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Tuesday, October 22, 2019  Spokane, Washington  Est. May 19, 1883
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Teenagers Get Into Act To Help Keep Kids Away From Tobacco

By Elana Ashanti Jefferson Staff writer

It’s 8:40 a.m. and students in Miss McLaughlin’s eighth-grade class at Chase Middle School stumble to their desks.

This morning, five members of Spokane Teens Against Tobacco (STAT) talk to the students about the ills of cigarette smoking.

“Smoking kills people. It gives them bad breath and yellow teeth,” Rogers High School junior Dennis Campbell says in a STAT skit about peer pressure. “You should really think about quitting,” he tells a friend who smokes in the skit.

Campbell and his STAT companions have already had a long morning. Before visiting with the eighth-graders, the teens held their second annual Policy Makers Breakfast in the Chase library. During the breakfast the teens chatted with community leaders about tobacco-related issues.

“Tobacco has affected many people I care about. I’ve lost three relatives to premature deaths due to tobacco use,” University High senior Marie Fleming said to the group gathered for the breakfast. “And I have a growing concern about the number of kids smoking at my school.”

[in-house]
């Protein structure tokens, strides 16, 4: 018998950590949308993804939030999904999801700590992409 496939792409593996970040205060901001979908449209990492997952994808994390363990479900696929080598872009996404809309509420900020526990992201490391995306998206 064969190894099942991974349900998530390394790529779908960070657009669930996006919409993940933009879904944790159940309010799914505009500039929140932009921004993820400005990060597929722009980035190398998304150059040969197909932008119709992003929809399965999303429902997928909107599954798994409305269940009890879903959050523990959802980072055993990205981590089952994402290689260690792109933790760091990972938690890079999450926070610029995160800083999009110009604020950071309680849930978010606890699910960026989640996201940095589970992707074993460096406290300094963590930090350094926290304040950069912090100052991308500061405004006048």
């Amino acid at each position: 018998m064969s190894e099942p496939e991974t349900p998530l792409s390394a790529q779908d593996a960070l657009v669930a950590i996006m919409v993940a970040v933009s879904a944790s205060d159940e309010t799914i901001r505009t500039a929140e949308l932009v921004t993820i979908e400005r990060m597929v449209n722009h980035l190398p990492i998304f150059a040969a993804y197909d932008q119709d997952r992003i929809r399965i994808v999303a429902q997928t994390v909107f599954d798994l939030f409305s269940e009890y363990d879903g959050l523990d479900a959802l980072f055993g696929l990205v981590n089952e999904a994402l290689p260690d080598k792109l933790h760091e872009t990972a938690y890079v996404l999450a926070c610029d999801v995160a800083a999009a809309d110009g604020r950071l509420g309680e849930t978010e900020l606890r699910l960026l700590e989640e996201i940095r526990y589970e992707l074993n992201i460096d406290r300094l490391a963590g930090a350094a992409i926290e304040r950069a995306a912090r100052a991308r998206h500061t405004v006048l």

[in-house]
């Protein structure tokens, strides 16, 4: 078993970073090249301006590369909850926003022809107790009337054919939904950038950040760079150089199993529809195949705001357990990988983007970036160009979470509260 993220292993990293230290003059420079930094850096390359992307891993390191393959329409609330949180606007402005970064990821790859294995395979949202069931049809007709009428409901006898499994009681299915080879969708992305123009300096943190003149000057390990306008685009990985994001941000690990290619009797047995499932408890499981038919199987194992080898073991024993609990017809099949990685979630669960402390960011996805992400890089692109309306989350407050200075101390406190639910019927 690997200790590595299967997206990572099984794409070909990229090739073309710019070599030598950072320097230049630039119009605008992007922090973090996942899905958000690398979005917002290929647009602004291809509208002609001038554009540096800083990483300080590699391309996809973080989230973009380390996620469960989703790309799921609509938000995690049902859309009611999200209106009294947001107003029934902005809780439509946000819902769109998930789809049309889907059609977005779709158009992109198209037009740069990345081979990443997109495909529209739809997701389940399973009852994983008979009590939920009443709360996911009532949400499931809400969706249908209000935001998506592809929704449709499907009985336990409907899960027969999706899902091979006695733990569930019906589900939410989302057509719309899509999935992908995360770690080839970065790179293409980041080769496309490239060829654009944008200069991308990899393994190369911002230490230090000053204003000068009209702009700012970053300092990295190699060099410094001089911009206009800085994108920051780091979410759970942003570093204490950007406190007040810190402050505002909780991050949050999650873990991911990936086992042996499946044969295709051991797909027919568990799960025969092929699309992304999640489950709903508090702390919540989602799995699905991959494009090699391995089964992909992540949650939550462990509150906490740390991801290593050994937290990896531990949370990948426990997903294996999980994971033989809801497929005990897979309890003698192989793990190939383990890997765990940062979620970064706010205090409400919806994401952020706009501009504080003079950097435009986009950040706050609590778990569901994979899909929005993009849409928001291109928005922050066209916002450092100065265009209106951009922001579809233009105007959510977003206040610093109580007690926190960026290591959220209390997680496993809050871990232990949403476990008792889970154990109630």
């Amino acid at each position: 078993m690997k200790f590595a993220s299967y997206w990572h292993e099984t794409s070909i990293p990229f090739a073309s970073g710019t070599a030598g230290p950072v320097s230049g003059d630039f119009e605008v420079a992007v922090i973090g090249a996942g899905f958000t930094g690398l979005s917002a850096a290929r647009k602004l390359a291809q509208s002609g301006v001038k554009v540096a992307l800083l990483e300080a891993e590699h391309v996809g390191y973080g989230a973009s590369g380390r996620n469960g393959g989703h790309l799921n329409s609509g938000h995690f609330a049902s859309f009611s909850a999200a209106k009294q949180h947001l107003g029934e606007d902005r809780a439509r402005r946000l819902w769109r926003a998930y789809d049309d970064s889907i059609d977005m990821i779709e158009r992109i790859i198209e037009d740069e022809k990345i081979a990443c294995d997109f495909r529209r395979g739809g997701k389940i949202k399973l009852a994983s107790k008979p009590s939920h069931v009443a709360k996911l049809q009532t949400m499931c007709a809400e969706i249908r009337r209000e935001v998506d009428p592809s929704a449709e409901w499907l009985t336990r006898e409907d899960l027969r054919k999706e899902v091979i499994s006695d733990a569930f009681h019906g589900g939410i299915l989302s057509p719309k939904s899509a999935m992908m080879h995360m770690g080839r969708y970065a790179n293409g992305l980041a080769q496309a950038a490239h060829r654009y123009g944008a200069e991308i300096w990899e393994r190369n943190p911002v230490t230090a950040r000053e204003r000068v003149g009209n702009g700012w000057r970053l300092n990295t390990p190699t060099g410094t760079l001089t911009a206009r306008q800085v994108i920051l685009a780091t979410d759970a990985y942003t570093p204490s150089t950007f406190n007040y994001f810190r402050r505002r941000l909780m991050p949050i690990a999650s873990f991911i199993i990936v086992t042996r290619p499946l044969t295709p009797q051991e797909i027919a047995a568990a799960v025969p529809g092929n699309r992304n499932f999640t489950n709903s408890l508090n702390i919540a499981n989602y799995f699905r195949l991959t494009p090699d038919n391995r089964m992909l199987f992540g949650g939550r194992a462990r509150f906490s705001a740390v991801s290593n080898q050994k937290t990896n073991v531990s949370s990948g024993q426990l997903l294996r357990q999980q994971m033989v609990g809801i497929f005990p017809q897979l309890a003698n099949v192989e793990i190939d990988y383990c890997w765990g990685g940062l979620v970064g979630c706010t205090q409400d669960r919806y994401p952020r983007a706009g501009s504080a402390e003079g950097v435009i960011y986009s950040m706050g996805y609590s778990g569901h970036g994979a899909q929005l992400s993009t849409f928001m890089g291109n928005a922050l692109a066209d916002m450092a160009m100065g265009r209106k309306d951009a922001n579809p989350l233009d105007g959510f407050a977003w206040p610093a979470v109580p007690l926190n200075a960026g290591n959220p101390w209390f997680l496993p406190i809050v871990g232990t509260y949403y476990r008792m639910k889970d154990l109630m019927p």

Fleming later talked one-on-one with Mike Gruber, a legislative assistant for Congressman George Nethercutt, about restricting cigarette advertising. “I think we’re going to see that same issue come before Congress this year,” Gruber said.

One table over, Spokane School Board member Christie Querna asked University High senior Darcie Jones if high-school athletes should have to sign an anti-smoking contract the way they do with drugs and alcohol. “Well, a lot of times the kids who are in sports are not big smokers,” Jones said.

In addition to following tobacco legislation and educating peers on the issue, STAT members also attend national youth anti-smoking conferences and help monitor Spokane convenience stories that might sell cigarettes to underage smokers.

An eight-year grant from the National Cancer Institute funds STAT. The teens also work with the Spokane chapters of Tobacco Free Washington and the American Cancer Society.

If you know a young person who can help educate children and peers about the detriments of tobacco use, or if you would like to bring a STAT presentation to your school, call 324-1452 or 324-1466.

, DataTimes ILLUSTRATION: Color Photo

MEMO: Created in support of the Spokane County Health Improvement Partnership (HIP), Discoveries highlights people working to improve community health and well-being. If you have a discovery that deserves recognition, call Elana Ashanti Jefferson at 459-5419. To get involved with HIP, call 482-2557.

Created in support of the Spokane County Health Improvement Partnership (HIP), Discoveries highlights people working to improve community health and well-being. If you have a discovery that deserves recognition, call Elana Ashanti Jefferson at 459-5419. To get involved with HIP, call 482-2557.

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